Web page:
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Documentary to revisit Teresa Treacy story

Story by Laura Ryder

Monday, 15th October, 2012 9:30am

Documentary to revisit Teresa Treacy story

The maker of a documentary about Teresa Treacy, the Clonmore women who went to prison last year after refusing ESB workers access to her land to complete a power line, is hoping crowdfunding will help her complete the project. "Danger Overhead Powerlines" is near completion according to director Mia Mullarkey.

She has looked to crowdfunding website to raise €4,000 by November 8 to complete the project.

Since beginning the funding appeal €690 - or 17 per cent - of the total needed has been pledged by 25 donors. Depending on donations amounts donors will get thanks in the credits of the finished project, a signed still from the film, a DVD of the finished product, a private screening.

"The film is near completion," Mia said this week. "It's a very low budget production with a great team on board. I'm looking forward to completing it and getting it out into the world for all to see and hear Teresa's tale."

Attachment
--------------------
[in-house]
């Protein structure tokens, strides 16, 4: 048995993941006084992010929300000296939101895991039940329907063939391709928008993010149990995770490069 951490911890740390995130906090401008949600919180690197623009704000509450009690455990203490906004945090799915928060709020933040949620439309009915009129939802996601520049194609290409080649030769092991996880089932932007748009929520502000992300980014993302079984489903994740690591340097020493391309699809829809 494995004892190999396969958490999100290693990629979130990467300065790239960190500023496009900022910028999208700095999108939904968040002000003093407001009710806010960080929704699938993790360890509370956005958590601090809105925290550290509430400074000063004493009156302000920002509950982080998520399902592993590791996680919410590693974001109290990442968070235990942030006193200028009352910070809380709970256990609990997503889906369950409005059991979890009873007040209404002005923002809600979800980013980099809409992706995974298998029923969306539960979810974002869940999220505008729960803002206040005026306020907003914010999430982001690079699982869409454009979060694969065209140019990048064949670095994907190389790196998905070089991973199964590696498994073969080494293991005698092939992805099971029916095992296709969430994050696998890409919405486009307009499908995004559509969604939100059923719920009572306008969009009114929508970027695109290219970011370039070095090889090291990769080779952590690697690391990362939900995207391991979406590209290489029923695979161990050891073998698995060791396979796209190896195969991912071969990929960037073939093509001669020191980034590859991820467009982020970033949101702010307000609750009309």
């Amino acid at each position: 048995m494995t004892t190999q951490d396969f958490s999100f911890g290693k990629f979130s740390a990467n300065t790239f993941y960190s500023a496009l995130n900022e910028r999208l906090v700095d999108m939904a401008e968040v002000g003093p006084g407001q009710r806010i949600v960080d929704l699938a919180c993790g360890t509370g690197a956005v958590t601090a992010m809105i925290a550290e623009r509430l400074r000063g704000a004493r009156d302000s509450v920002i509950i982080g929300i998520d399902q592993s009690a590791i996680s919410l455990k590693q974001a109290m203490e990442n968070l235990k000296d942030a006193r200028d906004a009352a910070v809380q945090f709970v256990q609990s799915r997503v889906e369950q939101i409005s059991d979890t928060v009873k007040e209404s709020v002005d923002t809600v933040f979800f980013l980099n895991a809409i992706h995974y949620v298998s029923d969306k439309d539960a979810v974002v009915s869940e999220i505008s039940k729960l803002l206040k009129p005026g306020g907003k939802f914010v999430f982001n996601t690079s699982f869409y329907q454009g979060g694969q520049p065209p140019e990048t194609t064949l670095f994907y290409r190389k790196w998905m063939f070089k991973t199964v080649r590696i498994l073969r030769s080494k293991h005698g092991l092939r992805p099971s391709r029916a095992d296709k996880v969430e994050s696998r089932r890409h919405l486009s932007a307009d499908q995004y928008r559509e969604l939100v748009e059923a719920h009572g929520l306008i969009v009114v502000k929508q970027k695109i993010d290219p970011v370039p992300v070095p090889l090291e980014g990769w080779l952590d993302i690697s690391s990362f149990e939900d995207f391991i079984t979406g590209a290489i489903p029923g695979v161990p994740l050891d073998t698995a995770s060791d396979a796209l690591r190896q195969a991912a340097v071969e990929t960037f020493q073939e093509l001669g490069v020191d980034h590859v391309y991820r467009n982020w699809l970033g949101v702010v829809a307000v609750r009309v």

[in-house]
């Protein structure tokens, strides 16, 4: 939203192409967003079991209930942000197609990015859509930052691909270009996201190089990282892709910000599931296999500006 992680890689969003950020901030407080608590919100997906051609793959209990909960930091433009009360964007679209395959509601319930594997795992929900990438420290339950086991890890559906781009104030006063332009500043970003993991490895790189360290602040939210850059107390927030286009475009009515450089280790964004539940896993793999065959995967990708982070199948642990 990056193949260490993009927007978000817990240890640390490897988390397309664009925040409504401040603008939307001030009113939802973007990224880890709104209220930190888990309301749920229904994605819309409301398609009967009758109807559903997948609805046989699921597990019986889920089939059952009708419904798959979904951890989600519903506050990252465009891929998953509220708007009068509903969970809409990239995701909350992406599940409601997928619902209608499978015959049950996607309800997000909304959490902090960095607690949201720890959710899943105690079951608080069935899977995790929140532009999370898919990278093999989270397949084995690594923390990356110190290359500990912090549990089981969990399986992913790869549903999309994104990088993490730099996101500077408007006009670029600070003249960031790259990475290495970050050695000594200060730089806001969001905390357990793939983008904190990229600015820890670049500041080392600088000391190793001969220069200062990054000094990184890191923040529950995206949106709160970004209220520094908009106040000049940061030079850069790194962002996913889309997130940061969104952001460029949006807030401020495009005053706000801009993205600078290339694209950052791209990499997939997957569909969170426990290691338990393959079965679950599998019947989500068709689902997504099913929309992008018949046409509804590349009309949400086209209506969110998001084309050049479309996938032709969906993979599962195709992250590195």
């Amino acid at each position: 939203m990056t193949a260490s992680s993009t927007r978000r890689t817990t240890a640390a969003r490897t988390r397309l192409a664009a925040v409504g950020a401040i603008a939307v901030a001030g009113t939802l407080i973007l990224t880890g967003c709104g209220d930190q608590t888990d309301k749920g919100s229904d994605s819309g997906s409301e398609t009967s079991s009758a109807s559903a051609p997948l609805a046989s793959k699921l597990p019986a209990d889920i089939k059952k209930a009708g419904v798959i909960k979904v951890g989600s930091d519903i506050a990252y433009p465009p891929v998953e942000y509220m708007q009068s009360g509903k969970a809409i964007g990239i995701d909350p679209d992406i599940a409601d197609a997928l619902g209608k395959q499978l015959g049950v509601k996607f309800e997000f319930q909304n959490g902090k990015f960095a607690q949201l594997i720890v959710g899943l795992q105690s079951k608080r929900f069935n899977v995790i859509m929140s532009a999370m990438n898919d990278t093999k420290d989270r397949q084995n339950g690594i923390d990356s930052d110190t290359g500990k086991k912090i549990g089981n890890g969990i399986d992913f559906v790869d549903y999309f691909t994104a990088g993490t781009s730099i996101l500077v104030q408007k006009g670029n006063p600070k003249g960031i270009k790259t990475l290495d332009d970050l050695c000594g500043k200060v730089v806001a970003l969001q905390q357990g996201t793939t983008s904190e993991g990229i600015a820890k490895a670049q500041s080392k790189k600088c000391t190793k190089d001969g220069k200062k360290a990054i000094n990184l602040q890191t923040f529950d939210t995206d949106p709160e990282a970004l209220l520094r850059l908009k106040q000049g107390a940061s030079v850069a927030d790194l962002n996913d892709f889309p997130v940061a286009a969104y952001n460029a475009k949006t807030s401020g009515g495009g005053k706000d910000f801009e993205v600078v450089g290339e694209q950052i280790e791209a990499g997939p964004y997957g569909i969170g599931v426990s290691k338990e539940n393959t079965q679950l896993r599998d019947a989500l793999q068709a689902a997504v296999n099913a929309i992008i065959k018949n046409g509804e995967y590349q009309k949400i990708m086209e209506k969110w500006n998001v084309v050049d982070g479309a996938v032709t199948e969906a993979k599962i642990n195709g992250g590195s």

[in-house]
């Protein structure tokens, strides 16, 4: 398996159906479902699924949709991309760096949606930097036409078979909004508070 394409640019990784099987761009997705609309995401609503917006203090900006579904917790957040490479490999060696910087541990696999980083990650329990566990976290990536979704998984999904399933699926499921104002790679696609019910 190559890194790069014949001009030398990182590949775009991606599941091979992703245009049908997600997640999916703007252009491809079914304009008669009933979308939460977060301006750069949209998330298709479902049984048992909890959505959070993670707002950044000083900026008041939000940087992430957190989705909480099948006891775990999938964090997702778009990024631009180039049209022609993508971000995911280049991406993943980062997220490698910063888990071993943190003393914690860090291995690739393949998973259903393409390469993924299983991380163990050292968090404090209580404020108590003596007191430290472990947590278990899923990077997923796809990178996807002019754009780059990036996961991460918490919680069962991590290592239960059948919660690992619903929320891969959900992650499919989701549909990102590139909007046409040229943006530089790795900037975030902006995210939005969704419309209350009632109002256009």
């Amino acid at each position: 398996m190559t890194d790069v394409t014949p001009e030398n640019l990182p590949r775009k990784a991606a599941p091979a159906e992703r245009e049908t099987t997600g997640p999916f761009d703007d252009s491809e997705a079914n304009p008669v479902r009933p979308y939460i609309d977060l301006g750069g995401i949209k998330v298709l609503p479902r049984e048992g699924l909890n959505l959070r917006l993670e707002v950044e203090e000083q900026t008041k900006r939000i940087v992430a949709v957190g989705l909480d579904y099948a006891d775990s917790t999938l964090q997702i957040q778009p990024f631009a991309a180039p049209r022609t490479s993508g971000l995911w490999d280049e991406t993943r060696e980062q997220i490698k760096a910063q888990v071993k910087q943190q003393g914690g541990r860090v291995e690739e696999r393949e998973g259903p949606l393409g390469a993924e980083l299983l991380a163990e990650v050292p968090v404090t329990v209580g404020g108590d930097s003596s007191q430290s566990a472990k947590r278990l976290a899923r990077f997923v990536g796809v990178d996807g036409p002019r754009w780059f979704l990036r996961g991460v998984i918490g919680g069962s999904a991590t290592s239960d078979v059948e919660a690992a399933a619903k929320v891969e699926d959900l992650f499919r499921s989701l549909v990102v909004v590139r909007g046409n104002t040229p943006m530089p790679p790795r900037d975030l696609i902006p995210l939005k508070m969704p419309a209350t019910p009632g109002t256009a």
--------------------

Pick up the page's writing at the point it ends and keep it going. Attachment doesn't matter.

The film documentary intimately follows Teresa Treacy's experiences during and after her time in prison.

As yet unfinished, Mia said the €4,000 she's hoping to raise will go towards editing, marketing, festivals and buying footage from RTE and TV3 for the project.

"Danger Overhead Powerlines" is directed by Mia Mullarkey, produced by Sinead O'Brien and edited by Kevin Cunnane and Mia Mullarkey. Director of photography on the project is Lorcan Dunne.

The documentary is Mia's second short documentary, after last year's "Halls Without Walls" that received honourable mention for best short documentary at both the Galway Film Fleadh and the DIY Film Festival. Producer Sinead O'Brien is an award winning documentary maker.

In her online plea for funds Mia gives "three good reasons" for donations. The first of the reasons is, she says, that Teresa Treacy is an inspiring woman. The second is that with ESB about to embark on a multi-billion euro project erecting power lines across Ireland it is a "crucial time for a story like this to get out there", and finally that the film is as far on as editing stage and "we just need some more money to get it completed".

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